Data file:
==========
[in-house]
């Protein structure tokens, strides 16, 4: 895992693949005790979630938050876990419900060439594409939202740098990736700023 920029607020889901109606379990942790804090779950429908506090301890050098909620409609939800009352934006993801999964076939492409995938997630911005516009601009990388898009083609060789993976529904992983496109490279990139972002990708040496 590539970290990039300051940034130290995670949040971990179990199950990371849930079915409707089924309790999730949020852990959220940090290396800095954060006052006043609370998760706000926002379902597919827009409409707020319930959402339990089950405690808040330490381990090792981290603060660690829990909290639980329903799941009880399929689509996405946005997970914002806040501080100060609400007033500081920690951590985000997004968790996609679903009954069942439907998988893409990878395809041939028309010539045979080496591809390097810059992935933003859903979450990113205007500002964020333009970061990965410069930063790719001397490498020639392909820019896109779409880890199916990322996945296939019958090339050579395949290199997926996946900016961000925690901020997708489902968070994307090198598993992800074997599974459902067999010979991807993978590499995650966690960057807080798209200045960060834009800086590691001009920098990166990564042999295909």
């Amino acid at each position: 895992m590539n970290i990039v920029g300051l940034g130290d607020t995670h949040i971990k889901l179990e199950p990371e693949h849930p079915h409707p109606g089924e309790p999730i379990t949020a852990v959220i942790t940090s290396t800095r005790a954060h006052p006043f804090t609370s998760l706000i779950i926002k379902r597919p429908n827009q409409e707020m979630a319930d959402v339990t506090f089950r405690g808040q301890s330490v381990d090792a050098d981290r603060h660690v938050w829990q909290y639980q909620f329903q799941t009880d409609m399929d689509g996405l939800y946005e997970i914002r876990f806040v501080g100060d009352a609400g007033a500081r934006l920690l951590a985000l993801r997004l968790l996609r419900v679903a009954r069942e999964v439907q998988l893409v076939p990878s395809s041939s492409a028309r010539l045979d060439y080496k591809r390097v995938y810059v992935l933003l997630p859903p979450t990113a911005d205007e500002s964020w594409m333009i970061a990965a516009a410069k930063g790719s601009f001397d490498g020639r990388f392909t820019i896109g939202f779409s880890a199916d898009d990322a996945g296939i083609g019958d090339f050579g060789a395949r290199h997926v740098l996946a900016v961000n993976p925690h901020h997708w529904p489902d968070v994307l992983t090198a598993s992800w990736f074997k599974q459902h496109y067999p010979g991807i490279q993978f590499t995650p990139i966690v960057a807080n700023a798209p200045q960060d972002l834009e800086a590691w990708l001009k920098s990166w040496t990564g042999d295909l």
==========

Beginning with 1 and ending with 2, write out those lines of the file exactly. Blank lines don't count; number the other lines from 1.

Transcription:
[in-house]
């Protein structure tokens, strides 16, 4: 895992693949005790979630938050876990419900060439594409939202740098990736700023 920029607020889901109606379990942790804090779950429908506090301890050098909620409609939800009352934006993801999964076939492409995938997630911005516009601009990388898009083609060789993976529904992983496109490279990139972002990708040496 590539970290990039300051940034130290995670949040971990179990199950990371849930079915409707089924309790999730949020852990959220940090290396800095954060006052006043609370998760706000926002379902597919827009409409707020319930959402339990089950405690808040330490381990090792981290603060660690829990909290639980329903799941009880399929689509996405946005997970914002806040501080100060609400007033500081920690951590985000997004968790996609679903009954069942439907998988893409990878395809041939028309010539045979080496591809390097810059992935933003859903979450990113205007500002964020333009970061990965410069930063790719001397490498020639392909820019896109779409880890199916990322996945296939019958090339050579395949290199997926996946900016961000925690901020997708489902968070994307090198598993992800074997599974459902067999010979991807993978590499995650966690960057807080798209200045960060834009800086590691001009920098990166990564042999295909």